Thursday, January 22, 2015

Missa Luba: Philips Connoisseur Collection 1965 U.S. Release

by G. Jack Urso

Never has a mass been sung in this manner. These young vertuosi feel so patently free. There is a reason. The ways of their ancestors were respected by this stranger, the white priest from Belgium...Unlike most missionaries, this one came to learn as well as teach.
                                          –  Studs Terkel, liner notes to Missa Luba.

There are some pieces of music that serve as cornerstones in a person’s taste in music, as well as revealing a bit about the listener’s personality. For me,  Missa Luba: A mass sung in pure Congolese style and native songs of the Congo sung by Les Troubadours du Roi Baudouin, the Philips Connoisseur Collection 1965 U.S. release, is one of those works.

Missa Luba is divided into two parts with native Congolese songs followed by the eponymous Catholic mass with traditional verses in Greek and Latin set to Congolese music. The work has its origins dating back to September 1953 when Father Guido Haazen, O.F.M., was appointed Director of Kamina Central School in what was then the Belgian Congo, now the Democratic Republic of the Congo (McDaniel 1). 

Shortly after his appointment, Father Haazen gathered approximately fifty schoolboys, ages 9 to 14, into a choral group to sing traditional songs. In 1955, Father Haazen presented an album of the group’s work to King Baudouin of Belgium, who in 1956 permitted the group to call themselves Les Troubadours du Roi Baudouin (King Baudoin's Troubadours). Missa Luba was composed and arranged in 1957 and likely first performed in public in 1958 (McDaniel 2).

In 1958, Philips Records released the album to the European market, followed by the U.S. release in 1965. Music from the album has been featured in several films. Notably, the “Sanctus” was featured in the 1968 film If…starring Malcom McDowell, who also walks by the album in a scene in A Clockwork Orange (1971). Ironically, it is the movie If…, a film with a notoriously violent ending,  that inspired many young people at the time to discover this peaceful album for themselves.

African melodies can be categorized as pathogenic and logogenic. Pathogenic, or “passion-born,” has a melodic contour that consistently descends until the end of the phrase or melodic range when the instrumentalist or singer skips an ascending interval in order to pick it up again at the top of the melodic range (McDaniel 5). Pathogenic melody could be an evolution of primitive “scream-singing” dating back to the Paleolithic era (Sachs 51).

Logogenic, or “word born” melodies are common among the Bantu family of languages. These are “tone languages” in which the meaning of a word changes depending on the pitch of the vocalization. With as many as nine pitch levels in some Bantu languages, the meaning of a single word can be very layered (McDaniel 5).

The combination of pathogenic and logogenic melodies are what differentiates African music from its Western counterpart. These melodic mechanisms are combined with the complex African asymmetrical hemiola rhythmic style, which is noted for its “addictive rhythm” qualities (McDaniel 13).  In short – the melodies draw us into the music and the rhythm keeps us there.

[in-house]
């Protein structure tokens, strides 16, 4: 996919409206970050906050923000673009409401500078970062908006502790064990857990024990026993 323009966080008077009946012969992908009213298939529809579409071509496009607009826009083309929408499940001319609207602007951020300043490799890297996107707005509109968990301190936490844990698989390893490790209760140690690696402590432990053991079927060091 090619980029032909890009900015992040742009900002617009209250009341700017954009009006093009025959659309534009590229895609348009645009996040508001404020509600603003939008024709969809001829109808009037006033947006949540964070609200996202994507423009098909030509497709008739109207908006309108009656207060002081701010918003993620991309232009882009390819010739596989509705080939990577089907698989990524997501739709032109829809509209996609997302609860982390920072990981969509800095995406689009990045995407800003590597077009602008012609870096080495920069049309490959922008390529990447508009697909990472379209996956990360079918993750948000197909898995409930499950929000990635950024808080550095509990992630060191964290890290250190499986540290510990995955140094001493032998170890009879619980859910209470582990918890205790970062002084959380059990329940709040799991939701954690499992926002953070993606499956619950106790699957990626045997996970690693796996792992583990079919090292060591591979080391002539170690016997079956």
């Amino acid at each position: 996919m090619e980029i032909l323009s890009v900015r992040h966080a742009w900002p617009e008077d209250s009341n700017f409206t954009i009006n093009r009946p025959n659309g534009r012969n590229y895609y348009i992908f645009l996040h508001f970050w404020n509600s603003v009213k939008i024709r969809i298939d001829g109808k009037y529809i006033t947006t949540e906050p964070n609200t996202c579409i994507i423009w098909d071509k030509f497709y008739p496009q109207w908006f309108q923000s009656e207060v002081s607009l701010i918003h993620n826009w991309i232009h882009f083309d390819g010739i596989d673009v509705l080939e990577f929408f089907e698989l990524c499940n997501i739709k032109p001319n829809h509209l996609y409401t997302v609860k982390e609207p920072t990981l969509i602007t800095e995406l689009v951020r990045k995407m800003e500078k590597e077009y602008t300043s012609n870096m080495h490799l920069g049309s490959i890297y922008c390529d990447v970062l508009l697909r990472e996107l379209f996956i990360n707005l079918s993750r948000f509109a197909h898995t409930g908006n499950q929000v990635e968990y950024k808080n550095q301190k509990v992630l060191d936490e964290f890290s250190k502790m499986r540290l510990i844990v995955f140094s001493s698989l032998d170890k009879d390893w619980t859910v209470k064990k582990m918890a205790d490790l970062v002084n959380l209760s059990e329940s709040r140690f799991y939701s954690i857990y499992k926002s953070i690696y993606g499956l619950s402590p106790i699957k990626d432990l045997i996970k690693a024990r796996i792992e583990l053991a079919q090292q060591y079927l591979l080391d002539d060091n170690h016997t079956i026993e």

Artwork of Father Haazen with two troubadours and Congolese ritual masks,
from a booklet enclosed with the album.
Today, the Congo and its people stand at the doorway to a new life. Plagued, or blessed (as the case may be), with Western civilization, Africa, shaped roughly like a question mark, lies in the equatorial sun…waiting…for tomorrow. – Studs Terkel, liner notes to Missa Luba.

Missa Luba arrived during the twilight of European colonialism on the African continent. Two years after the mass debuted, the Belgian Congo achieved its independence in 1960. Between 1956 and 1966, thirty-six other former European African colonies also won their sovereignty. In this way, Missa Luba is a manifestation of burgeoning African nationalism and the album introduced Western audiences to the inherent beauty of the culture.

Since then, however, as with many nations in the Central African region, the Democratic Republic of the Congo has been racked by forces competing for control of its rich natural resources. It is easy to objectify the Congolese people as just faceless victims in a situation beyond our control, but whenever I listen to Missa Luba I am reminded of the transcendent power of music and saddened that its transcendence is as intangible as the air on which its sounds travel.

Missa Luba: A mass sung in pure Congolese style and native songs of the Congo sung by Les Troubadours du Roi Baudouin – Philips Connoisseur Collection 1965 U.S. release. Recorded from an original vinyl pressing in my family for nearly 50 years, it is presented below in its entirety:


Side A: Congolese songs
1. Dibwe Diambula Kabanda (Marriage Song) – 3:02
2. Lutuku y a Bene Kanyoka (Emergence from Grief) – 2:48
3. Ebu Bwale Kemai (Marriage Ballad) – 2:22
4. Katumbo (Dance) – 1:42
5. Seya Wa Mama Ndalamba (Marital Celebration) – 2:21
6. Banana (Soldiers' Song) – 2:01
7. Twai Tshinaminai (Work Song) – 1:01
Side B: Missa Luba
1. Kyrie – 2:03
2. Gloria – 2:39
3. Credo – 4:06
4. Sanctus – 1:36
5. Benedictus – 0:52
6. Agnus Dei – 1:52





Total time: 29 minutes and 49 seconds


 
Works Cited

McDaniel, Doris Anna. Analysis of the Missa Luba. TS. Eastman  
        School of Music of the University of Rochester. 8 Jan. 1973.
 
Missa Luba: A Mass Sung in Pure Congolese Style and Native Songs
        of the Congo Sung by Les Troubadours du Roi Baudouin. Per. 
        Les Troubadours du Roi Baudouin. Phillips, 1965. LP.
 
Sachs, Curt. The Wellsprings of Music. New York: McGraw-
        Hill, Inc., 1965. Print.

No comments:

Post a Comment